We live on a mountainside (or hillside, if you like) that slopes steeply down to a river valley. The village we’re staying in is small enough that we can see every house in it. So when we first noticed that one of the nearby houses had some rebar sticking up out of the rooftop, we figured the owner planned to add on someday. It wasn’t until we saw a line of thin, wiry men walking down the hill with loads of bricks suspended from their foreheads that we realized “someday” was “right now.”
It’s been fun watching the addition go up; the process is so different from how a brick house gets built in England. The workmen have neither a power cement mixer nor any other kind of power tool, and their methods reflect that.
An English house would be built with two courses of brickwork tied together at intervals, creating an airspace between the two brick walls to prevent moisture from penetrating the interior. But this new addition is being built with just a single wall. Another difference: As the brick walls rose, the workmen set wooden window frames straight into the brickwork. An English house would have lengths of wood set in, and the window sets would be attached to the wood later on.
The construction of the flat roof extending out to one side intrigued us the most. It’s typical for many houses to have some part of the roof flat, even if the rest is pitched, because it’s so nice to sit on the roof and catch the sun. It’s also a good place to dry laundry.
We’re used to seeing concrete poured around rebar in order to give some strength to the concrete. That’s not what we were seeing, though. First, long pieces of wood were installed across the open space of a room at one end of the addition, extending a couple of feet beyond the outside wall. The ends that extended out were supported from below by slender tree trunks, a method for supporting new structure that we’re quite familiar with from all over India, and other places, too.
Next, we saw short planks laid across the long pieces of wood, set close together. Then one day we saw a man digging earth out of a bank behind the house, and men taking turns carrying big dishes of earth on their heads over to the house, climbing a ladder and dumping the earth on the planks. I wondered if this was for mixing concrete, but then they spread the earth in a thick layer over the planks.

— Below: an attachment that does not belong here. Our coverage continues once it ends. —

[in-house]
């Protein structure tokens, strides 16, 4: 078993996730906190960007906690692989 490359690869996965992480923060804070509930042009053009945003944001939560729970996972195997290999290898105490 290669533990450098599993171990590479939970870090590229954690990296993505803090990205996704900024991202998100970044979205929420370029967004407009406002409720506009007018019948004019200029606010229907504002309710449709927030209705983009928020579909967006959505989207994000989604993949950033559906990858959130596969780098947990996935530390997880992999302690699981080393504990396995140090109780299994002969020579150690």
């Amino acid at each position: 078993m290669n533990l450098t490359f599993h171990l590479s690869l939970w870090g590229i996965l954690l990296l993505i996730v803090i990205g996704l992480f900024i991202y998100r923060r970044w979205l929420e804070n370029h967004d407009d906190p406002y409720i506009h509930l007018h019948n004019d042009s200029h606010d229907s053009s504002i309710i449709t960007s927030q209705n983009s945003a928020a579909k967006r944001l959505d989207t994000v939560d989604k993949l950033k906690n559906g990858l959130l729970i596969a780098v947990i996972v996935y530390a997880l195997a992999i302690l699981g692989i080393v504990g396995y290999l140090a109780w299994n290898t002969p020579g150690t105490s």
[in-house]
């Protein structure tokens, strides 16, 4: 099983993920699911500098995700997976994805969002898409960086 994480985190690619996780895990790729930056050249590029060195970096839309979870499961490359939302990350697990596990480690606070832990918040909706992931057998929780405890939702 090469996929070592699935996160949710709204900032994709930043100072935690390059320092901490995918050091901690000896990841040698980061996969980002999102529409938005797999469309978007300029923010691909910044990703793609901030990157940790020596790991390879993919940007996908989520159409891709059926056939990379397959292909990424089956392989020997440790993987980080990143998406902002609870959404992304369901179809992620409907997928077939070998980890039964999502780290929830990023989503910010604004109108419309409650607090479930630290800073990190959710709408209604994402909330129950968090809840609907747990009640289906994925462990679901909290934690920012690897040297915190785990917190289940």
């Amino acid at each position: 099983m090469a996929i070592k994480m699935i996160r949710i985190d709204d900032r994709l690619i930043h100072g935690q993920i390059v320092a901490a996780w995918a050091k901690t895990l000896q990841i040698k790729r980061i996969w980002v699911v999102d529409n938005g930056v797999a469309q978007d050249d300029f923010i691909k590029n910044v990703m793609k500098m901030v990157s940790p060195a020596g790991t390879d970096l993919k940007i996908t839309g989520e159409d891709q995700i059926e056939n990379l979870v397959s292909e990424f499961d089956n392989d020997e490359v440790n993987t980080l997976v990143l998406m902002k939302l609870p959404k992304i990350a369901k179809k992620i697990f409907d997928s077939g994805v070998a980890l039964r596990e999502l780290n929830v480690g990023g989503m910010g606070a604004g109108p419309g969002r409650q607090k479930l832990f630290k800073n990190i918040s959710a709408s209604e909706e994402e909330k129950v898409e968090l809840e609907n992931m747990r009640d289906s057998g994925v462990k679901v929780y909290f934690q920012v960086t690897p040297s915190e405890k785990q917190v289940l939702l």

The next time we looked, we saw that the men were spreading freshly mixed concrete over the thick sand layer. The final result was a layer of concrete about six or eight inches thick. “But where’s the rebar?” we wondered. How strong could this roof actually be?
We got our answer a couple of days later. We saw that lines of rebar had been laid across the new concrete.
A few days later, after some heavy rains had abated, we returned from a day trip to Jageshwar to find concrete spread across the rebar.
While concrete construction in the west is done without seams (as far as possible), this method did seem like an intelligent way to deal with the fact that you can’t pour the whole roof at once. And houses around here seem pretty strong, so I suppose it works.
Another thing that intrigued me was seeing workmen carrying a long stripped log – really, an entire tree – uphill out of the forest, and along a narrow footpath to the house.
It turned out to be the ridgepole for the part of the house that’s getting a pitched roof. (You can see it in place three photos up.)
I haven’t mentioned that all this work is carried out by men who are wearing plastic flipflops, no helmets, no construction gloves nor any other kind of safety equipment. All they have is their wits, their experience, and their trust in each other.
The village we live in is, as I’ve said, quite small, and pretty much all the houses are owned by people related to each other. Everyone has cows, goats, chickens, and grows vegetables, but some of the families here also rent out rooms or cottages to paying guests – foreigners like us, and also Indians from Delhi and other hot locations on the plains. We figure this new addition is intended to be accommodation for paying guests.
We are leaving today, so we won’t see the rest of the building process through to completion. But if we come back, I look forward to seeing how the new house looks – and possibly, who’s living in it.